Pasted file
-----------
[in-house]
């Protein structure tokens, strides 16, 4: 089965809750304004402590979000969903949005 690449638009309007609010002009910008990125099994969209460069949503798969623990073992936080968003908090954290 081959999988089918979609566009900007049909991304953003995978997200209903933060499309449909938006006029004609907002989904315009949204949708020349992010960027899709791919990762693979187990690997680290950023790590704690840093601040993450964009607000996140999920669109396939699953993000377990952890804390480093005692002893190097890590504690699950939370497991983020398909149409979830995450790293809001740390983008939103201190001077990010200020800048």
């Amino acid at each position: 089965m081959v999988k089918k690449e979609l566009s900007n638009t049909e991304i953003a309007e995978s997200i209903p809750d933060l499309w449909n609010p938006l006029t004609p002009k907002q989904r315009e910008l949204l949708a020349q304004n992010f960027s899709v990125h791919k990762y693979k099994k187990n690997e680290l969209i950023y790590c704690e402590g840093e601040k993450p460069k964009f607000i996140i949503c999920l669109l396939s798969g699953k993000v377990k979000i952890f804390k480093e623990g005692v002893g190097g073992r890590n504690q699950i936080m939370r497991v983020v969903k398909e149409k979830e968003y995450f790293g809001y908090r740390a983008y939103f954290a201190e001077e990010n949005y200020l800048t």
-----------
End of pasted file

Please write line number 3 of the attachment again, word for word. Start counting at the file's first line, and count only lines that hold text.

């Amino acid at each position: 089965m081959v999988k089918k690449e979609l566009s900007n638009t049909e991304i953003a309007e995978s997200i209903p809750d933060l499309w449909n609010p938006l006029t004609p002009k907002q989904r315009e910008l949204l949708a020349q304004n992010f960027s899709v990125h791919k990762y693979k099994k187990n690997e680290l969209i950023y790590c704690e402590g840093e601040k993450p460069k964009f607000i996140i949503c999920l669109l396939s798969g699953k993000v377990k979000i952890f804390k480093e623990g005692v002893g190097g073992r890590n504690q699950i936080m939370r497991v983020v969903k398909e149409k979830e968003y995450f790293g809001y908090r740390a983008y939103f954290a201190e001077e990010n949005y200020l800048t």